Little Altars Everywhere
Encounter: Before entering into this time of reflection, take time to create a space that helps you feel close to who you know God to be. Maybe place art, a favorite chair, a candle, a cross, soft music playing, in front of a window where you can meditate on God's creation. Repeat the words "I will draw near to God and God will draw near to me." Now slowly repeat out loud the words of Psalm 84 in the New Living Translation. Underline or journal any word or phrases that seem to stand out from the others. Read through 2 more times, pausing between readings asking God to see and to hear his voice.
Jack and I found one of our favorite hiking spots while living in Tucson, Arizona. We could jump in our car and be out of the hot, dry valley and in 30 minutes feel the coolness of the mountain breeze while walking along bubbling brooks. Mount Lemmon's peak, at 9,171 feet, is the highest point in the Santa Catalina Mountains and is one of the Sky Islands in Coronado National Forest and our souls would find refreshment every time we could wander in this special place.
The 5-mile Aspen Trail was our favorite because of the trees that towered over the dirt path up the incline to the pinnacle which would reward us with an amazing view of the expansive valley below. One of my favorite things about this challenging hike was the communal “altar” that was laid at the trailhead. On an old and rather large stump left by a downed tree years before, hikers would bring something to place on the moss covered weathered wood. There were heart shaped pottery pieces, uniquely shaped sticks, a bandana and a bracelet. There were stones with people’s names painted on them and words of perhaps something they were hoping to receive on their way up the mountain. There were little toys sacrificed from some child who was learning to lay something down to remember their time with their family in this special place and yes, there were crosses and saints and figurines of how this community “altar” had become a sacred part of someone’s life experience. The Aspen Trail had become a “thin place” for me and so many others..
Celtic Christianity has a term to refer to those moments when the separation between this world and heaven diminishes that we sense the presence of God. They call these moments “thin places.” In the history of God’s people, there were thin places created for God to meet with his people like the Temple and Tabernacle so that the invisible and the visible could touch. There is a long history of whenever people would have a unique experience with God coming near, they would build an altar in that place. Altars were also places of sacrifice. A place where God does what we cannot do. The last altar was the cross where Jesus gave his life as the ultimate sacrifice to restore what had been lost.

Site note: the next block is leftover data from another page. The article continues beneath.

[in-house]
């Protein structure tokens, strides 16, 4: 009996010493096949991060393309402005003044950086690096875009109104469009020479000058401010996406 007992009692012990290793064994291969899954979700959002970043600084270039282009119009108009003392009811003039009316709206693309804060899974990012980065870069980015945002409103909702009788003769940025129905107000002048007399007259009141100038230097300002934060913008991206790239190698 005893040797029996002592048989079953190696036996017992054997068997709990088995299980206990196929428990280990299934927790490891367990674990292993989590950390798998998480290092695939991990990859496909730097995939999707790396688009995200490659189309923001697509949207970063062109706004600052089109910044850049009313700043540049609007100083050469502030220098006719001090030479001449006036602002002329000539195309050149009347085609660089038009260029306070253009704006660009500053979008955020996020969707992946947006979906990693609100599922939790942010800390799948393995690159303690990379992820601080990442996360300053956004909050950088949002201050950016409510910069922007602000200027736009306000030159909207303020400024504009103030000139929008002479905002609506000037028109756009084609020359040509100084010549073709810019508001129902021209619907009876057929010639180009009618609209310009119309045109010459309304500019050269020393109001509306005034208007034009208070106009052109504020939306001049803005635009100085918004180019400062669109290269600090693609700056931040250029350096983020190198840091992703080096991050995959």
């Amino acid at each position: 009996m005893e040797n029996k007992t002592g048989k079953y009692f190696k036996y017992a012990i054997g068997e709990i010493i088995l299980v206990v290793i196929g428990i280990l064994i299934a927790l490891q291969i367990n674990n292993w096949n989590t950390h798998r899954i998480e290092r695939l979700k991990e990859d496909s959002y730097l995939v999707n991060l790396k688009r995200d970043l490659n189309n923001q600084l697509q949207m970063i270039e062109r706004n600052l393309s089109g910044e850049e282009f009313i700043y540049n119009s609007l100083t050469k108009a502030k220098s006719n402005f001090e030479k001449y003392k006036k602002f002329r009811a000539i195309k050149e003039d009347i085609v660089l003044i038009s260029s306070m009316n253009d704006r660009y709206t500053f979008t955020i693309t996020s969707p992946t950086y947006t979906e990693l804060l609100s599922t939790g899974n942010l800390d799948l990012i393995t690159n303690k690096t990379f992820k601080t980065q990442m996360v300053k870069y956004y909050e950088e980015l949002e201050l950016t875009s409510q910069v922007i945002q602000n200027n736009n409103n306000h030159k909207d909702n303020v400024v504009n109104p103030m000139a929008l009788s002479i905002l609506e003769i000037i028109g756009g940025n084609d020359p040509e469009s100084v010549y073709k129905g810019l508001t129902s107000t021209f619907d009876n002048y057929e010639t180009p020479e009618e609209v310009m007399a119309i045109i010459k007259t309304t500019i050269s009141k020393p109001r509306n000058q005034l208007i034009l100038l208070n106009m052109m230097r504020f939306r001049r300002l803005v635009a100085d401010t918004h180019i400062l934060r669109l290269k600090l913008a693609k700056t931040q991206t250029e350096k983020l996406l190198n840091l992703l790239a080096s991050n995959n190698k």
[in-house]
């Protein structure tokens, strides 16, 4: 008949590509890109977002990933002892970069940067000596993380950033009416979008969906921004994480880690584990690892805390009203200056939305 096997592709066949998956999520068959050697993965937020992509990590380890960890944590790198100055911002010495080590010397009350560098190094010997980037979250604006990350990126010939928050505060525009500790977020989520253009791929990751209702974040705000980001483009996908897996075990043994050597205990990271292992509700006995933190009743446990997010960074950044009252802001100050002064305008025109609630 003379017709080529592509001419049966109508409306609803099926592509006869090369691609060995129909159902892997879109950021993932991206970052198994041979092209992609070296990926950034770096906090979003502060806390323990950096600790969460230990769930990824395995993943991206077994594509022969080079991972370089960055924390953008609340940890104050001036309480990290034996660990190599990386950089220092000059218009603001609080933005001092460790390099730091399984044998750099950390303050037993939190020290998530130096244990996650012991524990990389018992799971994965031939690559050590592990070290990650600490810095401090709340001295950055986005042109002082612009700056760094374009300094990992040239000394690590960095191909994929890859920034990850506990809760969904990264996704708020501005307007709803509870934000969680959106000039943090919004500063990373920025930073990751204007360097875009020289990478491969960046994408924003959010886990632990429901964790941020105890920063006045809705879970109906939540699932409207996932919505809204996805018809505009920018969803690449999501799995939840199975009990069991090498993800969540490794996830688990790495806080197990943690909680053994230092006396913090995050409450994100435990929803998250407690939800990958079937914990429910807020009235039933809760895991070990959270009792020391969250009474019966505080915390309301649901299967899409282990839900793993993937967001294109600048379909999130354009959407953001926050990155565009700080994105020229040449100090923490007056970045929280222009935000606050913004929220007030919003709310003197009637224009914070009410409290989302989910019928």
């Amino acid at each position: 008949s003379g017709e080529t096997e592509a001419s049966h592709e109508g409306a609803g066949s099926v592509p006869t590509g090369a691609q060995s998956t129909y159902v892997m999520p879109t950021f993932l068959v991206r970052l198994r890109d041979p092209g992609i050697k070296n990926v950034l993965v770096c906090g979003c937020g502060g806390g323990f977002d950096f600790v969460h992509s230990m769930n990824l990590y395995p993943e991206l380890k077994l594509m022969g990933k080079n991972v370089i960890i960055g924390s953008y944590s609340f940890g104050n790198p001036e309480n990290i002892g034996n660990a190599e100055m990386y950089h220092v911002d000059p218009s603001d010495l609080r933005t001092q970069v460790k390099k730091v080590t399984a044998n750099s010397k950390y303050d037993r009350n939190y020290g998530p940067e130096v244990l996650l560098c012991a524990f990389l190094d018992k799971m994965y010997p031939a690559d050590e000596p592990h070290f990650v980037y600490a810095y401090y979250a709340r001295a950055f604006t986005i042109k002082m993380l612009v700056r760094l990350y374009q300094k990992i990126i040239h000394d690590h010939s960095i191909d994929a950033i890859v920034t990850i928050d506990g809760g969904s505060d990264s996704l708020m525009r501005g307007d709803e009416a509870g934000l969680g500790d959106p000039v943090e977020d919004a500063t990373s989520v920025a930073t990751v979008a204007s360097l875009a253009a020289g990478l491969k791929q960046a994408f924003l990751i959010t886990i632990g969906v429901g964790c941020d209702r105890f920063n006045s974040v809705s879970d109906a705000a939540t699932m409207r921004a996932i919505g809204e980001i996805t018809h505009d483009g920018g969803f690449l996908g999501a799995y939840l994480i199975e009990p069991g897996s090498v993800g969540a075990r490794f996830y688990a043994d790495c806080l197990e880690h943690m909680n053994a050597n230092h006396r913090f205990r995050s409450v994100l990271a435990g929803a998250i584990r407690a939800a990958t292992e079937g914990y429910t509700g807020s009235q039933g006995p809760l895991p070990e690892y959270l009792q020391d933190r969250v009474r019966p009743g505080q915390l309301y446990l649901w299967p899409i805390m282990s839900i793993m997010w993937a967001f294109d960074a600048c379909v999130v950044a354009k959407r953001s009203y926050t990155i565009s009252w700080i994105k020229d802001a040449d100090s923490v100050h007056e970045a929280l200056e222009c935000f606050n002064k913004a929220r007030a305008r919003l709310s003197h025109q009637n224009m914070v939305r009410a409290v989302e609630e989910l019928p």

Isn’t that what we do whenever we place some rocks in a pile or create our own altar? We are seeking to be restored from what we lose in living in this incomplete world that many times feels like a dry and weary land where there is no water. And so we wander to find places and spaces of living water that restore our souls, where we can hope to experience a thin place. A place to thank God for His sacrifice and continue on this journey with His blessing.
This week, we are reminding ourselves to be curators of spaces where our sense of the “sacred” is heightened. Maybe it is nature or a sanctuary with stained glass or a body of water or a corner in a room you make your own with an altar made up of things that remind you of the eternal and the now coming together. A place to gain strength and meet with Father, Son and Holy Spirit. Making "little altars everywhere" (or anywhere) can allow our environments to help us, providing important symbols and surroundings for wellbeing.
This Sunday we are going to create a community altar up front in the sanctuary. We are inviting everyone to bring something that reminds you of God's love for you, how you think of your relationship with God right now or something you would like to lay down or sacrifice at the altar. As we do this we will witness how it can bring unity and focus to our lives in community as God encourages us to give our lives because of all he has done for us and let us be a living and holy sacrifice—This is truly the way to worship him. What will you bring to the altar?
Curator of Sacred Spaces,
Reflect: Are there places in your home, a local retreat center or sanctuary or a place in nature where you can visit regularly to meet with God and find refreshing for your soul? Write down a plan to find space for these times.
Encourage: What symbols or surroundings would be encouraging to your spiritual growth and journey? Journal your thoughts and make a plan to create and/or visit on a regular basis. If you need help with this, reach out to Pastor Tammy or Matt for suggestions and/or consider an EPIC coaching session to encourage your finding “little altars everywhere.”
Gather: Creating “little altars everywhere” is also a community space that brings unity and focus around the ideals of life with God in our everyday lives. In your small group think about the ways you can create altars together. This Sunday, bring something that reminds you of where you are in your journey with God right now or what you would like experience and put on the altar up front in our sanctuary.